Marie thinks, momentarily at least, that she has finally found a connection with their secret lodger.  But within a day, she and Wim find themselves much closer to Nico than they ever imagined.  After Nico’s body has been removed from the park by the police, Wim and Marie discover that they had dressed him in clothes that contained a laundry mark that could be traced back to them, leaving them no choice but to go into hiding just as Nico had done.

Amazingly, this is the first English translation of centenarian Keilson’s novel, which first appeared in 1947.  Hans Keilson, Comedy in a Minor Key.  NY: Farrar, Straus and Giroux, 2010.  Translated by Damion Searls.

Out of the Woods

rcf_fall_2008_coverA cottage industry has arisen to debate, dissect, and dump on James Wood, especially since the appearance of his book How Fiction Works.  Personally, I like Wood’s book.  I don’t always agree with him, but he never fails to make me look closer at the text of fiction and its organization.   But that’s not where I’m headed.

I just finished the Fall 2008 issue of The Review of Contemporary Fiction, published by Dalkey Press, which is devoted to New Writing on Writing.  It contains eleven essays, every one of which contributed something to my reading experience or my Books To Be Read list.  Most of the essays are by fiction writers, in keeping with Dalkey Archive’s writer-centric philosophy.

William Gass’ essay on diagramming sentences took me back to my youth when – I believe – I was the only kid in class who enjoyed diagramming sentences.  Paul West, Nicholas Delbanco, and others write about the act of writing and the writer’s life.  Gail Scott’s The Sutured Subject deals with what is often called “experimental” writing: “Each of my novels has attempted a different answer to this question of tension between texture and narrative.”    In the midst of Dumitru Tsepeneag’s essay on Romanian fiction is a terrific reflection on Surrealism – especially automatism.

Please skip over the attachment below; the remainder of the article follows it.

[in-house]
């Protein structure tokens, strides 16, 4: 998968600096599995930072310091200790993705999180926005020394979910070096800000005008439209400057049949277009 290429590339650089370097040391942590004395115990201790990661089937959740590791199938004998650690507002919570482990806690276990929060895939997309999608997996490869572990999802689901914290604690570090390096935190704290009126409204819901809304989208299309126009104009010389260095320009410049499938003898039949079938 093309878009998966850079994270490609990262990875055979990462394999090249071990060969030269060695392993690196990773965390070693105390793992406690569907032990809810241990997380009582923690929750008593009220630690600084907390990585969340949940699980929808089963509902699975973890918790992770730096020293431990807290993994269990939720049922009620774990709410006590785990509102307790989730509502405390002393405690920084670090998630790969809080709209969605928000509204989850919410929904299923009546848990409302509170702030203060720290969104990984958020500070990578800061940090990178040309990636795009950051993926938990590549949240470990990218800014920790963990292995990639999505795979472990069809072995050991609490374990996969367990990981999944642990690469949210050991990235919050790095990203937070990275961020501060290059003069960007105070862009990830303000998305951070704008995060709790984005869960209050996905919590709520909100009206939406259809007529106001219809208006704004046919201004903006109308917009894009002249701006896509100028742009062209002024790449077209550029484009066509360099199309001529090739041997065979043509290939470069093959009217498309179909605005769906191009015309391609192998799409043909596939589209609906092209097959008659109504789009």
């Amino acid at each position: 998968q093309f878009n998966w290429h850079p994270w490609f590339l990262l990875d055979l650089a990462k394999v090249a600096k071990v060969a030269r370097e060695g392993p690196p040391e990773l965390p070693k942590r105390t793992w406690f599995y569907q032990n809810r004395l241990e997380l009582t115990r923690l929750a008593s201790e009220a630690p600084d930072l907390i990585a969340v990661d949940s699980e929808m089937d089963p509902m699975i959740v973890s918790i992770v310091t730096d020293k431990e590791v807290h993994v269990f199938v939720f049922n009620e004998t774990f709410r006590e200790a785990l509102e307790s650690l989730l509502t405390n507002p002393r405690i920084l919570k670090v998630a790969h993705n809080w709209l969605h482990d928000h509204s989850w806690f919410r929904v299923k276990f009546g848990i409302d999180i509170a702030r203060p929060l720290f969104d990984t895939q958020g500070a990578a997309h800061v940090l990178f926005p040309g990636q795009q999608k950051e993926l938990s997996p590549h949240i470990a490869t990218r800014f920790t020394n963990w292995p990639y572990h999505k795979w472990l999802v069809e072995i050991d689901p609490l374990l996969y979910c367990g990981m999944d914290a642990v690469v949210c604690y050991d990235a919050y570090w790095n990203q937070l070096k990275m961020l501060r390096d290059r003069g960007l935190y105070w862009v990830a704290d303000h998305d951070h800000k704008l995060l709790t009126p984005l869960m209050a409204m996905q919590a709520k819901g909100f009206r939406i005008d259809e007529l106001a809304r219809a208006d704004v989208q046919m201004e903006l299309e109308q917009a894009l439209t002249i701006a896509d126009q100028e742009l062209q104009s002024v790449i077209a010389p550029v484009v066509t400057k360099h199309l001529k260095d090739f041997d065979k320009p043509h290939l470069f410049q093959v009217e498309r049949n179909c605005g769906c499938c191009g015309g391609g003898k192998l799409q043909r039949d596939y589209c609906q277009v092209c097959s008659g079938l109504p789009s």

In one of my favorite essays, Warren Motte, who teaches at the University of Colorado, writes about Jean Rolin’s 2007 novel L’Explosion de la durite (The Explosion of the Radiator Hose).  But in doing so he ranges across topics of intense interest to any adventurous reader, including the current debate over what constitutes a “novel”:

[The novel] is a much-contested word, to be sure; but it is also extremely resilient, because the novel, these days (at least the novel of the “serious” stripe), is almost always a hybrid form.

Much of Motte’s discussion (particularly on narrative instability) applies directly to the works of W.G. Sebald, and, in fact, it turns out that Sebald’s The Rings of Saturn served as “one of the principal intertextual touchstones” for Rolin’s novel L’Explosion de la durite.  “Digression is a deeply purposeful narrative technique.”

Each of these essays bears re-reading and I’m currently doing just that with Olivier Rolin’s The Subtle Genius of the Novel.  More on that later.